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    South Asia
     Dec 3, 2011

'Big-box' protests test India's FDI strategy
By Benjamin Shobert

The furious domestic reaction in India, including nationwide protests, to the government's decision to allow foreign big-box retailers such as Walmart to enter the local market shed new light on how far India still has to go in opening up to foreign direct investment (FDI).

On Thursday, small neighborhood kinara shops closed their doors in an act of solidarity and protest over the government's plans. Many outside the country are perplexed over what to make of the loud resistance to what they assumed would be a reasonably easy domestic reform for the Indian government to enact.

For US-India economic ties, the last two weeks have been some of the most interesting in several years. The Indian cabinet voted

last Thursday to allow 100% FDI into what are called "single-retail brand" operations, which are cash-and-carry stores that, according to the Wall Street Journal can "only sell to other retailers and businesses", and 51% FDI into what the government calls "multi-retail brand" stores.

The Indian retail market, currently estimated to be worth $295 billion, is a highly fragmented opportunity that offers much of the same allure to big-box retailers as does China's since both countries appear to be developing increasingly vibrant middle classes.

Within the Indian government, the Bharatiya Janata Party and the Communist Party of India have been the most vocal opponents to this most recent economic reform. Ostensibly, the opposition in India fears that the entrance of large American and European multinational retailers like Walmart, Tesco and Carrefour would drive India's small neighborhood retail establishments out of business.

A recent study on India's retail market showed that 97% of the entire Indian retail market is currently run by "unorganized retailers like the traditional family-run stores and corner stores". This is an important political constituency and one that the reform-minded Prime Minister Manmohan Singh understands will need to be placated if any of his additional economic reforms are to have a chance.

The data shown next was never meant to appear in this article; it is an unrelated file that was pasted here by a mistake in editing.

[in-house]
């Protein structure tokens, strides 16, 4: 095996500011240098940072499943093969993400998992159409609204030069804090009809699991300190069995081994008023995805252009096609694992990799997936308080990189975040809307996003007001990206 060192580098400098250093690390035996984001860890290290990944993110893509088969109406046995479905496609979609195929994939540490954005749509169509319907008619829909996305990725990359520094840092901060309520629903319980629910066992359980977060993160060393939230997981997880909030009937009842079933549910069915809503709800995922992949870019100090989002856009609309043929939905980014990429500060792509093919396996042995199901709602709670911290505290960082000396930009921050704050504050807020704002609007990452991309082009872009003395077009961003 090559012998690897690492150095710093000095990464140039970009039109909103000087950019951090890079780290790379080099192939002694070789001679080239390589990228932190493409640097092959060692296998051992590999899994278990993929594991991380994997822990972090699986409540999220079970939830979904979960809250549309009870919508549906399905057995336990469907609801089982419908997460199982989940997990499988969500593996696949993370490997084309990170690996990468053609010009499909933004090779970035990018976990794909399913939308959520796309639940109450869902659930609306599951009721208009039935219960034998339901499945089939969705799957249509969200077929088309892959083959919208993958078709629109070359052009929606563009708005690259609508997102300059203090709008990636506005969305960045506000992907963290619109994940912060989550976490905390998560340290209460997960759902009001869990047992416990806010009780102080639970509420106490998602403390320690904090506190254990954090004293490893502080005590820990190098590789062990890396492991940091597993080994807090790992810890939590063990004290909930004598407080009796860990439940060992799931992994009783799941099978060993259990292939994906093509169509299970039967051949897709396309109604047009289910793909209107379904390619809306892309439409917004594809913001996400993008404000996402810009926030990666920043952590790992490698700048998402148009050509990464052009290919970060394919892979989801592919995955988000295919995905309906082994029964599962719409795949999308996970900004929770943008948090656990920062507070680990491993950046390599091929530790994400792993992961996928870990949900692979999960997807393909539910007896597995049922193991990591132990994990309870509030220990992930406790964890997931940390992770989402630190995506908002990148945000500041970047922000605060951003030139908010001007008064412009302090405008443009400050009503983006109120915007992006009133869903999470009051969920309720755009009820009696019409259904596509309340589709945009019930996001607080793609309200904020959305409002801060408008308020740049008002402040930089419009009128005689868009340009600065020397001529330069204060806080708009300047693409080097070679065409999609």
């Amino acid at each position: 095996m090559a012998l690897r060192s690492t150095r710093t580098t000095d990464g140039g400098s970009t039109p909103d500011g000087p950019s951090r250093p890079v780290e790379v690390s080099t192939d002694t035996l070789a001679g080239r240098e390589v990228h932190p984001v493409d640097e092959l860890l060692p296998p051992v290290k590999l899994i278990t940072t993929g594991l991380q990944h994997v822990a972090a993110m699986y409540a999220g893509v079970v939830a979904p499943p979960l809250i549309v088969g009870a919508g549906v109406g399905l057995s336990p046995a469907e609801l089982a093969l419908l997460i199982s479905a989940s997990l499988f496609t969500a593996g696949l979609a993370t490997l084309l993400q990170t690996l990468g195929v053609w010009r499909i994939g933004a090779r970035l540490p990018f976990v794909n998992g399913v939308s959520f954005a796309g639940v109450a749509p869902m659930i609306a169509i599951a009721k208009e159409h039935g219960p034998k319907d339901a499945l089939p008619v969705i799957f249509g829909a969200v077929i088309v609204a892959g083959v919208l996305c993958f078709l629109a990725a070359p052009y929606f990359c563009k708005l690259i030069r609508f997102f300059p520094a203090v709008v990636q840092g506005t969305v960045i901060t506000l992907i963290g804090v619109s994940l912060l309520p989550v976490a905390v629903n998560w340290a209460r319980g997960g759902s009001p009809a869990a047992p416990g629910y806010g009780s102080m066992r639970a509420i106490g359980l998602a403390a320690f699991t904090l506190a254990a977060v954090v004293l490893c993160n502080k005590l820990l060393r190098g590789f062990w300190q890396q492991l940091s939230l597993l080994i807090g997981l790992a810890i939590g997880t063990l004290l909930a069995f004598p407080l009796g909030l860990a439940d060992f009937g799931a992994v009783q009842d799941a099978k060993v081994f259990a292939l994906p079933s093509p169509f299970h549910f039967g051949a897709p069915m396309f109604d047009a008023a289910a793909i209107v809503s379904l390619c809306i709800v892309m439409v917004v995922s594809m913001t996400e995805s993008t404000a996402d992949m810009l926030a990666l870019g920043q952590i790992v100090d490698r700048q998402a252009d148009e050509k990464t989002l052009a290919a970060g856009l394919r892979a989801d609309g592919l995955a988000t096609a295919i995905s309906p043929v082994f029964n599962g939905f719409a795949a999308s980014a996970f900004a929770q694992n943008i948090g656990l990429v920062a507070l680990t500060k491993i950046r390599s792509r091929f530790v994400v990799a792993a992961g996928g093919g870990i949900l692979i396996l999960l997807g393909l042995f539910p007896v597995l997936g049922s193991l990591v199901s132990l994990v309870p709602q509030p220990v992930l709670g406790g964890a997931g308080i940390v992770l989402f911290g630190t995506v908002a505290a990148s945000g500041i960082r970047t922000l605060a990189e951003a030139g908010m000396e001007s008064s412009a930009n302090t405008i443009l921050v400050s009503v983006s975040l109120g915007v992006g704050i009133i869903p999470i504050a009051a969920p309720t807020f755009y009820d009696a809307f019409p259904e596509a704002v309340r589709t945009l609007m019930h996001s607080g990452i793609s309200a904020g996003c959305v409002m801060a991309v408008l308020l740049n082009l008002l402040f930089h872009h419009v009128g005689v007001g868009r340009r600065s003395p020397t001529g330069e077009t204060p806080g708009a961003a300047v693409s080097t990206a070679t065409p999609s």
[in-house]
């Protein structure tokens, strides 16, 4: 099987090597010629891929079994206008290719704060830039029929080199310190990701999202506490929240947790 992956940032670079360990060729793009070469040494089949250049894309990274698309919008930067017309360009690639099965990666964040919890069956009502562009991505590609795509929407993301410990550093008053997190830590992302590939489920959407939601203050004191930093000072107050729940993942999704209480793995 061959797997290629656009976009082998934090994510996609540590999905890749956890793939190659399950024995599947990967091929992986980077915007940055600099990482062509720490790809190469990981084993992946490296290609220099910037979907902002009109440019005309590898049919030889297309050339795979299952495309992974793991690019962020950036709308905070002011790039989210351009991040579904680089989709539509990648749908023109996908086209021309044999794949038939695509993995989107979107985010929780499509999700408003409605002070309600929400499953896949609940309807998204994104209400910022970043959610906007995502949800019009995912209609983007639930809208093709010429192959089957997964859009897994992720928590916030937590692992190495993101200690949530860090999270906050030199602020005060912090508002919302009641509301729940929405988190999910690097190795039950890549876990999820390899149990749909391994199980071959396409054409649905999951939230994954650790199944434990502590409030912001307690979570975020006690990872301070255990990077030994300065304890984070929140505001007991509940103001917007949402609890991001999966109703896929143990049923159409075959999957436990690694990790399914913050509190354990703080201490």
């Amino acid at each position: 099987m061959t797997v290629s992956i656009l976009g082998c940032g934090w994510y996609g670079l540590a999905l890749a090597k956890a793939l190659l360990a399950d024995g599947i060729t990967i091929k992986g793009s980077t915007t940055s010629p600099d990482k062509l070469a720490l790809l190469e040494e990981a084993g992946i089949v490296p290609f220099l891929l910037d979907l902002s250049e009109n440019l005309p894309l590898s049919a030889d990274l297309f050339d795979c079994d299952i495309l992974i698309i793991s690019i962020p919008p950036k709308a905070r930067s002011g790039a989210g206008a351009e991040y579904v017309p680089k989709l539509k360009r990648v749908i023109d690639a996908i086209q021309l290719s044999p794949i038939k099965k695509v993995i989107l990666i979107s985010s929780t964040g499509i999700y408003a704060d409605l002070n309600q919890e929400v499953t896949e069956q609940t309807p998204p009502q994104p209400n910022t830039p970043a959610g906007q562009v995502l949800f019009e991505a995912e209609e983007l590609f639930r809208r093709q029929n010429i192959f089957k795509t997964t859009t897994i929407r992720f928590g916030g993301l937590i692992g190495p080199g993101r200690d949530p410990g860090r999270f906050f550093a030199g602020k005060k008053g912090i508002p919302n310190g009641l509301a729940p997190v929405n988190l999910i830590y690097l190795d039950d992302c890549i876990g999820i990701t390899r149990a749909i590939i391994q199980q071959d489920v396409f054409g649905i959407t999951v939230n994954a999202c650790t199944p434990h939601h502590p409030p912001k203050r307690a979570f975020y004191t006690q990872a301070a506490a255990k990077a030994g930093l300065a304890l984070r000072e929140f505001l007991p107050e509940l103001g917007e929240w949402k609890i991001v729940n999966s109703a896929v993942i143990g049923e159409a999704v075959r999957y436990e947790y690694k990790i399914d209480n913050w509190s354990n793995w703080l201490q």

In recognition of these fears, the cabinet has stipulated that foreign retailers can only make these investments in cities with more than one million people.

Some have been quick to suggest that the political uproar surrounding this seemingly straightforward policy adjustment points towards deeper problems within India relative to how the country embraces globalization. In fairness to those who hold these opinions, the significant disparity of FDI flowing into China versus India does suggest, among other things, that China has been an easier destination for FDI over the last 20 years.

Estimates of FDI inflows between the two countries show that for the period 2001-2006, China outpaced India by a factor of almost nine, a clear indication about where the world's investors would rather deploy capital when choosing between the two countries.

India's historical baggage about allowing FDI has a lot to do with the bad taste left in its mouth after having been ruled as part of the British Empire. This historical experience coupled to the lasting reputational and cultural damage from the Swadeshi movement in 1947-1948, which encouraged economic independence from outside influence, has left India sensitive to the question of how far it should allow foreign firms into its domestic markets.